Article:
What if the “Miracle on the Hudson” were completely faked by an unscrupulous airline company in order to boost prices?
And what if we got a guy to write the whole thing up just like Carl Hiaasen? Frequent McSweeney’s contributor Methven employs a very familiar menagerie of misfits, misanthropes and damaged goods in his episodic debut novel. Told over the course of seven days, the book chronicles the epic story of Air Wanderlust Flight 2921. In the midst of a routine flight, the plane loses both engines in a “birdstrike,” and Captain Hank Swagger brings the flying brick to a miraculous halt in the Hudson River, saving all 162 souls on board. Except that it’s all a ruse, an invention designed to save the company and turn its alcoholic cowboy pilot into a national hero. To lend the book comic heft, Methven follows two additional passengers. The first, Normal Fulk, is a con man who recently faked his own death and is mourning the loss of his most prized possession—a vial containing the frozen sperm of John Lennon. “And really, passengers, was it not inevitable that it would come to this—the general citizenry, those with a little cash left and looking to burn it on a new vice—wanting to own the genetic code of their most beloved celebrities?” Methven asks. Where the book ratchets up the absurdity is in the story of Lucy Springer, a media darling whose two loves were her banker husband and a doppelganger named “Ava Tardner,” the puppet costume she was wearing when she shot up her cheating husband’s office. This leads a judge to sentence her to wear the puppet at all times, even on air. It’s Lucy who begins pulling at the frayed edges of the Swagger story, unraveling it bit by unhinged bit. Don’t miss Methven’s psychotic, if interactive, reading group guide at the end.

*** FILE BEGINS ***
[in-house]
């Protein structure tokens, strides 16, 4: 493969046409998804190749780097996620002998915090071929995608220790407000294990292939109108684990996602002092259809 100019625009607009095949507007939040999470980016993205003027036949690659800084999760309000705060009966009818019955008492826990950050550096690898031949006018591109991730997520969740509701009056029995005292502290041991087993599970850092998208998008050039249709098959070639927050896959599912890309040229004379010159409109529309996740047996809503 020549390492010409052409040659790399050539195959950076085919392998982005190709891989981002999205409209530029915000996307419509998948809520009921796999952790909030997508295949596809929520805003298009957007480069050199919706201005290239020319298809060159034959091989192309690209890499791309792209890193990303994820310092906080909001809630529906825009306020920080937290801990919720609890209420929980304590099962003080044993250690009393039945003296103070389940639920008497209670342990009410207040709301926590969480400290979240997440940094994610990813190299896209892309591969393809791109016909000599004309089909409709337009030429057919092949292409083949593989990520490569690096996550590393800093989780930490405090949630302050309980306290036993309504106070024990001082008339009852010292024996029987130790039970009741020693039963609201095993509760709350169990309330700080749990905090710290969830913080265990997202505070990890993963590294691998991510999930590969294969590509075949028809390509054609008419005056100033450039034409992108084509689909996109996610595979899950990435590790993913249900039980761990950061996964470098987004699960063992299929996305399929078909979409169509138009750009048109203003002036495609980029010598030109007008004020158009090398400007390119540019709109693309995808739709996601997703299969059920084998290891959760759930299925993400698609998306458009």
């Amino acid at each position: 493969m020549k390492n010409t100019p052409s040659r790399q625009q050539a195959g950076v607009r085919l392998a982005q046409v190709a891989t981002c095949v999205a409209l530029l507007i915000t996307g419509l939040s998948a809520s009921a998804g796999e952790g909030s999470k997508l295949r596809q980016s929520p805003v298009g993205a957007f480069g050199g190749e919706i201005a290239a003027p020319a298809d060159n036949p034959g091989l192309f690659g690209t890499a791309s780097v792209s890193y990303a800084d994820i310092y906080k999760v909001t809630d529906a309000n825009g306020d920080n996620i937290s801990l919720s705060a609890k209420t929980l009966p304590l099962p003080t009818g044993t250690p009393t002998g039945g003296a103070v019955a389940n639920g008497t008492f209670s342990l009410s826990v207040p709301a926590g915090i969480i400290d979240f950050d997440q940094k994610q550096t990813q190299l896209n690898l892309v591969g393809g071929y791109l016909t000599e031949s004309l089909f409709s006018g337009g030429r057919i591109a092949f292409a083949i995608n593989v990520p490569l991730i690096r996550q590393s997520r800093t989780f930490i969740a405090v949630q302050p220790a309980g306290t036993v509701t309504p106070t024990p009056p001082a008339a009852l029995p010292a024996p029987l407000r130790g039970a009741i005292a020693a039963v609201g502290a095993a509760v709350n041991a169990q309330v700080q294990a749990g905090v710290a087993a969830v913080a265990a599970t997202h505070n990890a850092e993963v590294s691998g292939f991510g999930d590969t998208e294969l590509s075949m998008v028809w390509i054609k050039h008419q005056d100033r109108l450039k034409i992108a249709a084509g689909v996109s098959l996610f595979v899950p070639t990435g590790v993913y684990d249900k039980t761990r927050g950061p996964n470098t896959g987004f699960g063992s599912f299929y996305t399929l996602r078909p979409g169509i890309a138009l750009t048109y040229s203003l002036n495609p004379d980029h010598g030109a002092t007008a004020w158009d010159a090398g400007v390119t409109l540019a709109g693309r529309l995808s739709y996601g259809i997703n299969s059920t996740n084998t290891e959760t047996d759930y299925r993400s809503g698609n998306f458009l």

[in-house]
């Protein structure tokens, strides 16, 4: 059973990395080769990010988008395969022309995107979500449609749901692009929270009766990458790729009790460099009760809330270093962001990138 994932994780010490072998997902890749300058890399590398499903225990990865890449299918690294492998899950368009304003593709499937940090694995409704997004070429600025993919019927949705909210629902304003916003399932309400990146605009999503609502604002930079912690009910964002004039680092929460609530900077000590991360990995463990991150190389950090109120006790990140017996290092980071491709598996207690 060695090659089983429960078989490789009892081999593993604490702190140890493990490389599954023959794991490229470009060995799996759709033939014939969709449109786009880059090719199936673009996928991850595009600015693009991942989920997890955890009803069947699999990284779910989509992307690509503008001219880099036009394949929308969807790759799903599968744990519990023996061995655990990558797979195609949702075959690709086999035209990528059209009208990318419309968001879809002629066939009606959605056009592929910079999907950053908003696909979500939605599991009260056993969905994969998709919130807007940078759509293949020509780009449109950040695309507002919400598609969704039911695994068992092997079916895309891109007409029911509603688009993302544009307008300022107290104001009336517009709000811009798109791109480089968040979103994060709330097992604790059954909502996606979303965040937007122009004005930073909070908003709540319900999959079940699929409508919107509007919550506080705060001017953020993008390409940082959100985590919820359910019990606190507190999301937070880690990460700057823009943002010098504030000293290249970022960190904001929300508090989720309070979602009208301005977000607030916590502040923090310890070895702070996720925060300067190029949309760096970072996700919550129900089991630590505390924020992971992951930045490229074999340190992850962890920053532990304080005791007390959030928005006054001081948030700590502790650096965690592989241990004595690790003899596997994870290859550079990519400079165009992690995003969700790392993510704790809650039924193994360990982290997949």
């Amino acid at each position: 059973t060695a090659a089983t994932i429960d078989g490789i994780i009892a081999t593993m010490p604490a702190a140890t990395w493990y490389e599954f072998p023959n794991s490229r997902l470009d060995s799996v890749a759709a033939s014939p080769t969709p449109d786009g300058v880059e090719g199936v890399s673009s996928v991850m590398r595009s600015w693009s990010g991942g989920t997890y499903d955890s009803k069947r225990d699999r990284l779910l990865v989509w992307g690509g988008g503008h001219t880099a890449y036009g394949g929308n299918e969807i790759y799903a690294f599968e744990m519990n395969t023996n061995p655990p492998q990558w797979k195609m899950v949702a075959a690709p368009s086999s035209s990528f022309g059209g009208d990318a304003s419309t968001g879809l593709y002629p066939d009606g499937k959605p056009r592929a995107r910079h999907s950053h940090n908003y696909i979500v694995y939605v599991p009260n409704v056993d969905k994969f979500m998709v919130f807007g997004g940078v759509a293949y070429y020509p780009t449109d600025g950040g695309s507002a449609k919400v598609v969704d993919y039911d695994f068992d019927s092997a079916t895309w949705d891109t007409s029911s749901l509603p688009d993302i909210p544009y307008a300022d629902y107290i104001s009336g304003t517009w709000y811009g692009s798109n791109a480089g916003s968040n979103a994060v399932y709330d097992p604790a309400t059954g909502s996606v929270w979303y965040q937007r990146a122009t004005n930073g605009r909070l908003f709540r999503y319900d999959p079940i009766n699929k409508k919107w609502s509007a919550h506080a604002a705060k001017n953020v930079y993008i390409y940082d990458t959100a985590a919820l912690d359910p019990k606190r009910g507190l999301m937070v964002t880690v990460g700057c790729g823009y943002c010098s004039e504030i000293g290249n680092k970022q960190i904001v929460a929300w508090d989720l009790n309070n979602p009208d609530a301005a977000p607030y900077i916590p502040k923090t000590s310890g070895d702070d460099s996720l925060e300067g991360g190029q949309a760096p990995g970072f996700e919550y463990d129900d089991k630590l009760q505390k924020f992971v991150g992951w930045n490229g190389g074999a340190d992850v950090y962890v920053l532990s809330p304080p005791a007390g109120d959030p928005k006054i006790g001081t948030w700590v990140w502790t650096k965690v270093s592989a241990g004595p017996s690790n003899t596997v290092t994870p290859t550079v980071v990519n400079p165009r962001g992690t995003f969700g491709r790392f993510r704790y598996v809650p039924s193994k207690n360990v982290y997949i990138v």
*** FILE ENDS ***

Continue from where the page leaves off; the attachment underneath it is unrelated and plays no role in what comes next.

A quick-witted comedy about celebrity a bit too tongue-in-cheek for its own good.